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    1. Happy thanksgiving to you too, Eliza! I love daisies too and was surprised when I looked around and there were no Argyranthemums to be found. They get ratty over time and I eventually pull them out but I usually have one or more somewhere. In any case, they were an obvious choice for that small bed I cleared in the back garden a few weeks ago.

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  10. Rather than fall, your bouquets look like they came out of a summer garden. But I am not sure you have a traditional fall transition in your climate. Whatever you call it, it is beautiful. The rudbeckia with the red berries is a great combo. Happy Thanksgiving, and enjoy your new kitchen!

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    1. No, we just have a warm (often hot!) season and a cool season, Deb. We've belatedly moved into the latter. It's a transition - just not one as pronounced as that you face with your seasonal shifts.

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  11. Ooooo nice vases even though you don't think you have much to offer. I am always amazed that you can grow delphiniums. I never have luck with them. Maybe I don't water enough or perhaps you treat them as annuals??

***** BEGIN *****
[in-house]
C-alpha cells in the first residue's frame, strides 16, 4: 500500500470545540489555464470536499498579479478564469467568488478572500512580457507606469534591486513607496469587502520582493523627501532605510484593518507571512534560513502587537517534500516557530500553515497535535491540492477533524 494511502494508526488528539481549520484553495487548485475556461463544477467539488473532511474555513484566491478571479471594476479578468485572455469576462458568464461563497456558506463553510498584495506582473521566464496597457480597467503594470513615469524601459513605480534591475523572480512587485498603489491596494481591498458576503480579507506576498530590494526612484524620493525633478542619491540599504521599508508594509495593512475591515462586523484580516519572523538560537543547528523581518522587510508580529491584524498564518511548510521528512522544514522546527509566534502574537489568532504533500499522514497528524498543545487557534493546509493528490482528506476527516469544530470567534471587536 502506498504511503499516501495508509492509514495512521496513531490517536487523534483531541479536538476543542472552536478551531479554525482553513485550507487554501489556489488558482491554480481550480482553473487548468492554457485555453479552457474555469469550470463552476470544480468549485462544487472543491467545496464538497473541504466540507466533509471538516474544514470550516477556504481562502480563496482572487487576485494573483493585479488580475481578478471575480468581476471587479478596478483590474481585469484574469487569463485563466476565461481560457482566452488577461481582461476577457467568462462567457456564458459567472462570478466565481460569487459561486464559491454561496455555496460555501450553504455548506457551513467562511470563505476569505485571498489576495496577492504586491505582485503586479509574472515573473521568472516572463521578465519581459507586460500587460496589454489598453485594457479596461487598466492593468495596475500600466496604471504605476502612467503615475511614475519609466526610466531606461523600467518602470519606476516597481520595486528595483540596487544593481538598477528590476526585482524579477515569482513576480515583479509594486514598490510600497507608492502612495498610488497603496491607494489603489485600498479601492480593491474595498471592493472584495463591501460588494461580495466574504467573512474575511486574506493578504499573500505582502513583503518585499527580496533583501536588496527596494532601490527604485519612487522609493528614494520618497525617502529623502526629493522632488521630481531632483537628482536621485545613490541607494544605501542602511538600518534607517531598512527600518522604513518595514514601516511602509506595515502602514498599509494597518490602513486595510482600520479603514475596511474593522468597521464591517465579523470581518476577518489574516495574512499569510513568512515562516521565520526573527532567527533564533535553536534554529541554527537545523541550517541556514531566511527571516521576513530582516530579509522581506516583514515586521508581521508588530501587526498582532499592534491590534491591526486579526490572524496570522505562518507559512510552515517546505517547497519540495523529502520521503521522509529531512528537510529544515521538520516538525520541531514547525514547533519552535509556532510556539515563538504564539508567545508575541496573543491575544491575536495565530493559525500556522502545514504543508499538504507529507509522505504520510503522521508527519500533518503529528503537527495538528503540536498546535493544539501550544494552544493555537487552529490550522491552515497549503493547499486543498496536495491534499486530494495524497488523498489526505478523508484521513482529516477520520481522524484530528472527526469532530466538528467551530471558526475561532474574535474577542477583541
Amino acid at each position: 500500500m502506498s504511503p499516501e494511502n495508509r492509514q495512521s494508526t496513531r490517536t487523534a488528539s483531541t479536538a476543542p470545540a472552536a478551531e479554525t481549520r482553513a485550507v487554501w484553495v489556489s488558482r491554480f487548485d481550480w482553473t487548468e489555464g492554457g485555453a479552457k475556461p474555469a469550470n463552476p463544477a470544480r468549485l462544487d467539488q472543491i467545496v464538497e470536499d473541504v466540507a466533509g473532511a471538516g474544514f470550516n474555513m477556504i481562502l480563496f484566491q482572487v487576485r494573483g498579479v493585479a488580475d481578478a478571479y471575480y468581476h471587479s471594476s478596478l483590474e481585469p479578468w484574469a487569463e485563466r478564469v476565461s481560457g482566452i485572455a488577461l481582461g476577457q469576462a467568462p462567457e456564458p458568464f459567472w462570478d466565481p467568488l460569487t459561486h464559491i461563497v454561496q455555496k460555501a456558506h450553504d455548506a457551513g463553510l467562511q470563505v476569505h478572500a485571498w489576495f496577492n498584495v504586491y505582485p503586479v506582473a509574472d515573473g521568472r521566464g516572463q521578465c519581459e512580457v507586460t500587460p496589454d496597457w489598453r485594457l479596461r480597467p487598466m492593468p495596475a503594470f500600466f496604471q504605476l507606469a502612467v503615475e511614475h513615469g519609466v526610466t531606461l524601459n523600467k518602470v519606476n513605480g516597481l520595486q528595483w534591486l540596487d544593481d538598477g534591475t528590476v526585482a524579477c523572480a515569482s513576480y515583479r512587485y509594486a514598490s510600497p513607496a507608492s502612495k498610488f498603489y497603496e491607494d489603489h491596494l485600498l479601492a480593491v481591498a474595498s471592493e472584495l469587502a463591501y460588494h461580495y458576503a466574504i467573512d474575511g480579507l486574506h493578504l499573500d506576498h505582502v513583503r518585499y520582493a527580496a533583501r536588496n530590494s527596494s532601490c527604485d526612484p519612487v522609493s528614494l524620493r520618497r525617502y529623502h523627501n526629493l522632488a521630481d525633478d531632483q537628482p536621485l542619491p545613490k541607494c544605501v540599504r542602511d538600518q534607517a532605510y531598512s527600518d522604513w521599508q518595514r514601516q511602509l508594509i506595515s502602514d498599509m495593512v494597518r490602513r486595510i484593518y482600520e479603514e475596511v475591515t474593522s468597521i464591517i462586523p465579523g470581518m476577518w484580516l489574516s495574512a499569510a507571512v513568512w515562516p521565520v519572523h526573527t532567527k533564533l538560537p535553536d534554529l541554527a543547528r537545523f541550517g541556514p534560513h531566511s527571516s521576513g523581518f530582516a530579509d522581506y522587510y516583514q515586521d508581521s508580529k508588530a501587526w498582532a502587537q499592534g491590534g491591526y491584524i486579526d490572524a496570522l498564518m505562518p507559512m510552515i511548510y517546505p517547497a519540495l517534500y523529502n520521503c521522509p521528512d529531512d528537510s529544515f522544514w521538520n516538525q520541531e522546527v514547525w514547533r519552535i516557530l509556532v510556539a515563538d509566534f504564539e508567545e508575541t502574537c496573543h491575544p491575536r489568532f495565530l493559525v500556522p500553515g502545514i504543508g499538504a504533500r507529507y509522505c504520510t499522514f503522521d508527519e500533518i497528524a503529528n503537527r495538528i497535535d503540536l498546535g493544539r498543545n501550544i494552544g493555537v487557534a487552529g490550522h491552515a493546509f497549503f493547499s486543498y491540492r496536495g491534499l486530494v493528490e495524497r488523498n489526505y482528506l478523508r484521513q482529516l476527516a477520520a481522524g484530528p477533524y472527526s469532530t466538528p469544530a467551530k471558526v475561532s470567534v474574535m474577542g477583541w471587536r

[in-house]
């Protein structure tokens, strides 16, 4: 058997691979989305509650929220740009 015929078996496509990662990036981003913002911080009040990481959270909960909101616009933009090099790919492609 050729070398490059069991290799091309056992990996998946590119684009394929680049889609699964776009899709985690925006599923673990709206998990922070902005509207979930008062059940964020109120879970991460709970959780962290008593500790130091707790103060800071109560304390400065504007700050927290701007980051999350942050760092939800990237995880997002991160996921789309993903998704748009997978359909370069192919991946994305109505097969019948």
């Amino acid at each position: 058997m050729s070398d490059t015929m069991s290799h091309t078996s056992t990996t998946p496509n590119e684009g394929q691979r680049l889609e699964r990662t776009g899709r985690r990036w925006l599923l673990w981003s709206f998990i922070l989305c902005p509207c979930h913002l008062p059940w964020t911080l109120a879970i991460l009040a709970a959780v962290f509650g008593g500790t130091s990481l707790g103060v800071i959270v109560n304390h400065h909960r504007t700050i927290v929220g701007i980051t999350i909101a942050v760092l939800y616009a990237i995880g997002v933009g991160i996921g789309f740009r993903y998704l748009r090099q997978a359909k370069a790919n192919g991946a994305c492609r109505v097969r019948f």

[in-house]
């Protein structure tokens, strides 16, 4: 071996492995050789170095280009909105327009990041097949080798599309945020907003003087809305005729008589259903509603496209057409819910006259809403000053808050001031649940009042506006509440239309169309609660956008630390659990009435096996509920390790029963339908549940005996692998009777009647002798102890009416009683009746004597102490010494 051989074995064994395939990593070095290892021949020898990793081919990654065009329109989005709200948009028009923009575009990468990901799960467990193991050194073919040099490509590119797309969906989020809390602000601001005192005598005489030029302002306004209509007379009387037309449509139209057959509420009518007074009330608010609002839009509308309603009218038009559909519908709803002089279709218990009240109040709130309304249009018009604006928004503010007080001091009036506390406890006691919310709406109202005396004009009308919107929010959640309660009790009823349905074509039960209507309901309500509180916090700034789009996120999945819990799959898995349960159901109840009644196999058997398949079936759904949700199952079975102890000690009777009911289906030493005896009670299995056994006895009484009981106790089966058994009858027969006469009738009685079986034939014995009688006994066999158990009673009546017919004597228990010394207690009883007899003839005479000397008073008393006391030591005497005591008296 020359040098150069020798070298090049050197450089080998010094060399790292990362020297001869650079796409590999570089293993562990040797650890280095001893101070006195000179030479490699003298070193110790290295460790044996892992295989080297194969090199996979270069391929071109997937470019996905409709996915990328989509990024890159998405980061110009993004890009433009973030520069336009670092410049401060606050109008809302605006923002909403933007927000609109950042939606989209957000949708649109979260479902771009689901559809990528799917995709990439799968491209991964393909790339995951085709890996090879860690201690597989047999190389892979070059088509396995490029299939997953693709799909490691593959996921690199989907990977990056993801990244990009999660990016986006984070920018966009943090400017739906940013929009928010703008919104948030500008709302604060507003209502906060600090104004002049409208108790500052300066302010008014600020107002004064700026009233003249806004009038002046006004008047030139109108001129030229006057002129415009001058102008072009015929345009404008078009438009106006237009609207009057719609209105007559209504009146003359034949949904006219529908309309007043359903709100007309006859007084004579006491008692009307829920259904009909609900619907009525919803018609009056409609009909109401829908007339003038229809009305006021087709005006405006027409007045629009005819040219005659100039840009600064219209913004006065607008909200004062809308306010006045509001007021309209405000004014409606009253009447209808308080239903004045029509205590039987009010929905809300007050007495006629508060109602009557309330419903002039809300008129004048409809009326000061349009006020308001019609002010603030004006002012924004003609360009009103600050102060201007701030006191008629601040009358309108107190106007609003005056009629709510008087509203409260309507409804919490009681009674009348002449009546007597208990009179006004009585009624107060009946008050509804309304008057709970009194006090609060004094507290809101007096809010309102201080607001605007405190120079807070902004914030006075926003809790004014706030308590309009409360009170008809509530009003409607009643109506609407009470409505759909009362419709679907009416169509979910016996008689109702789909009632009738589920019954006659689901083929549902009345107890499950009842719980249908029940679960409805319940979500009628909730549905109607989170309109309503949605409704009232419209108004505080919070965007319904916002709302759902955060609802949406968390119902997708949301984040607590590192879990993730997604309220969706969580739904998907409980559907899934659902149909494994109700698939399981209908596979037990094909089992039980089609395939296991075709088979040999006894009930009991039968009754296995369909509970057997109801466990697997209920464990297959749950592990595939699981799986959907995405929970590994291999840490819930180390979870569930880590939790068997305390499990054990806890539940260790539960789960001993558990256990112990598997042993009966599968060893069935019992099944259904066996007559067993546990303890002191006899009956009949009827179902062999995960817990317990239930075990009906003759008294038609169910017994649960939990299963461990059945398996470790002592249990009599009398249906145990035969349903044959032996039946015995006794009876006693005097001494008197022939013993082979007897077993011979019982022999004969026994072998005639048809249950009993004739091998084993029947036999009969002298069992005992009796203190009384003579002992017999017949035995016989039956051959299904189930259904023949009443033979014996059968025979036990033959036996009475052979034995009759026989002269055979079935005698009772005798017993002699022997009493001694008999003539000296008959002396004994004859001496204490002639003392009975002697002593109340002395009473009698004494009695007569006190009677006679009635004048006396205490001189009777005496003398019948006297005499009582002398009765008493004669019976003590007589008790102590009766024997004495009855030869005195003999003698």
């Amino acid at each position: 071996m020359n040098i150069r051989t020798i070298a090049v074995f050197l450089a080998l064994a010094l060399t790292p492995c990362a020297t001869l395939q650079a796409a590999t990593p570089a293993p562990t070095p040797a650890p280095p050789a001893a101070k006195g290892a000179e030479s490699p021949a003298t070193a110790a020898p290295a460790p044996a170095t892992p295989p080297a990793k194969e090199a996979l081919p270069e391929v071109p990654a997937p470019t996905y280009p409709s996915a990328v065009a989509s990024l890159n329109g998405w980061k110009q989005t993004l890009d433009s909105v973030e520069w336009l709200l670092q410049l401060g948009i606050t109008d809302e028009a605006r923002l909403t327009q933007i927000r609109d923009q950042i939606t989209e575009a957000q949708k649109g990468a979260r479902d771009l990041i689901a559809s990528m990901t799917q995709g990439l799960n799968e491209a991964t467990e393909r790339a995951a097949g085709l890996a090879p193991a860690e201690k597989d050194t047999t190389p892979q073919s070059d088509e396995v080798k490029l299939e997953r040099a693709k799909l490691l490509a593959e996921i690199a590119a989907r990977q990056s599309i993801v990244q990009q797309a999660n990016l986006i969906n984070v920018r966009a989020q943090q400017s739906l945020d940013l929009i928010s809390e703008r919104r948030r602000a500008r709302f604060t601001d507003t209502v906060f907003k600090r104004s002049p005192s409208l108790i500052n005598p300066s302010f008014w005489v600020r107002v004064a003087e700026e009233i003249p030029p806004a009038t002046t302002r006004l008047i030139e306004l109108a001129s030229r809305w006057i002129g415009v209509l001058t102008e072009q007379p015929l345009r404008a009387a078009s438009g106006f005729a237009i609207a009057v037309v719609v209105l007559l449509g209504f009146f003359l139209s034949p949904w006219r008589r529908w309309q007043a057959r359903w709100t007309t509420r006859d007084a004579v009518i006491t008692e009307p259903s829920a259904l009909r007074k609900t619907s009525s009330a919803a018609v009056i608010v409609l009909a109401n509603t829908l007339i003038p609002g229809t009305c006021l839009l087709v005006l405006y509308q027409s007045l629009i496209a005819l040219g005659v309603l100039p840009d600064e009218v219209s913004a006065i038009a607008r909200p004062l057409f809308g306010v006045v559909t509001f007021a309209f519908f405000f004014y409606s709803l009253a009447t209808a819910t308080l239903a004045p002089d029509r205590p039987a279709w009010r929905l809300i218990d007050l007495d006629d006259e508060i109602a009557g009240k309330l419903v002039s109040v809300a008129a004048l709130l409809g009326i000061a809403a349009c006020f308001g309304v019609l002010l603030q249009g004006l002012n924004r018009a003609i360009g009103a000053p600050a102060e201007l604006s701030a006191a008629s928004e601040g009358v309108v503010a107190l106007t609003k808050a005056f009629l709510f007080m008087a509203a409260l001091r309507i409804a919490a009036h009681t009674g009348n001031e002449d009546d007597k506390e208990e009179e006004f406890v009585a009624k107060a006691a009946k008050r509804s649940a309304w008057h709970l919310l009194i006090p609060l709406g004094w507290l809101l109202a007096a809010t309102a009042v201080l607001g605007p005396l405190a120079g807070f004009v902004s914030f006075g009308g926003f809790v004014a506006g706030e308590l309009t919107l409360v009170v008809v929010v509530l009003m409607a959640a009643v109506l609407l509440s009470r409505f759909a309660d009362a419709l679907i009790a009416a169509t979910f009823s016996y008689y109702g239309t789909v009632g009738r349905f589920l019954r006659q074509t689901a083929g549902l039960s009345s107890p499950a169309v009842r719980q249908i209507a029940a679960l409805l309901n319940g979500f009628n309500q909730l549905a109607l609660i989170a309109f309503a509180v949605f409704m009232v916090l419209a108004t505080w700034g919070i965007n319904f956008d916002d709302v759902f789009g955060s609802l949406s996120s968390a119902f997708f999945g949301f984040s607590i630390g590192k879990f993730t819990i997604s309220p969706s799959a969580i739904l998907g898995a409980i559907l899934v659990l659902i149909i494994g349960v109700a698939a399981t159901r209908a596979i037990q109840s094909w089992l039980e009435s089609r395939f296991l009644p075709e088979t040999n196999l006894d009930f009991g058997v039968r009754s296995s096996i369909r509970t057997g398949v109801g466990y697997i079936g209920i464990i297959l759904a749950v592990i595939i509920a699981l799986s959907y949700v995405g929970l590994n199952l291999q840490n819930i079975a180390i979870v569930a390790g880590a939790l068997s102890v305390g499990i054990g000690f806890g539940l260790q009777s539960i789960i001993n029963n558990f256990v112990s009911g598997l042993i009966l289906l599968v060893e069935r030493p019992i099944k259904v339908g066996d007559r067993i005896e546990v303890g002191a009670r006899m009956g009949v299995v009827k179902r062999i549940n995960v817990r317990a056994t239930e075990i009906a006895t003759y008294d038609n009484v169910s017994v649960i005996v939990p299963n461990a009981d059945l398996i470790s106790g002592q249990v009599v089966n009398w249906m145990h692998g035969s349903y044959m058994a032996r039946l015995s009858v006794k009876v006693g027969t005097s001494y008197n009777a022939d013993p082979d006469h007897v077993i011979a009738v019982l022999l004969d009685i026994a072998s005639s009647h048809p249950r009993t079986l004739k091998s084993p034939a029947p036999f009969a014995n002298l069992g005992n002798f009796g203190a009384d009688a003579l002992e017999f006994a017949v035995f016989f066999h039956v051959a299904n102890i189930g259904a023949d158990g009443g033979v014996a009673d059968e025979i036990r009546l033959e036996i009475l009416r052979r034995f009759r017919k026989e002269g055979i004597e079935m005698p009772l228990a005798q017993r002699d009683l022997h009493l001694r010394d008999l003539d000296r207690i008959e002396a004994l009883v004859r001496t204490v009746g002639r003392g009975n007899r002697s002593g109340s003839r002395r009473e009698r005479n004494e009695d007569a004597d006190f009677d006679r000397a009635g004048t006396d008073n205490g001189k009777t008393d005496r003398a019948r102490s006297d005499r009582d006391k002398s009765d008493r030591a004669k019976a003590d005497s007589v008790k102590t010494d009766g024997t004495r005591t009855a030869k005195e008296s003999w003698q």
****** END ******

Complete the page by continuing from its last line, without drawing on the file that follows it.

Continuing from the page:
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    1. Delphiniums don't do well in my borders, Lisa. They don't get enough water there but they do fairly well in my well-watered cutting garden. I was surprised too! And yes, I do usually treat them as annuals but this one's still going after 9 months in my raised planter so I might let it continue awhile longer yet.

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  12. Both are lovely. Rudbeckias are gorgeous, I'm going to grow more next year, such vibrant colours. And delphiniums in November are a treat.

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    1. My nominal success with 'Denver Daisy' has me wanting to get some 'Cherry Brandy' to go with it.

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  13. I love the first bouquet since to me it sings of spring and cheers my soul on this colorless prewinter day. It is delightful! Your fall bouquet is rich in color too, but I'm over fall and moving on to Christmas, so I'm putting those colors behind until next fall. I'm more of a pastel flower gardener anyways. Happy Thanksgiving Kris and thank you for keeping the rest of us in flowers all through the year!

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    1. The Argyranthemum daisies provide a bright note in what is otherwise a mostly green backyard too. We've got more rain coming so I hope they'll be happy throughout our cool season.

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  14. I can't believe that awesome Bush violet is still going strong... I remember lusting after it from an earlier post. Goes on the wishlist, I guess... The little mice are a funny touch - LOL!

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    1. For some reason, I've never seen the bush violet (Barleria obtusa) anywhere except my local botanic garden, Anna, although it's prolific to say the least in my climate. (I've seen a relative, B. cristata, aka Philippine violet, growing in Texas gardens.) If you can't find it, I can try harvesting seeds for you. It's a vigorous self-seeder here.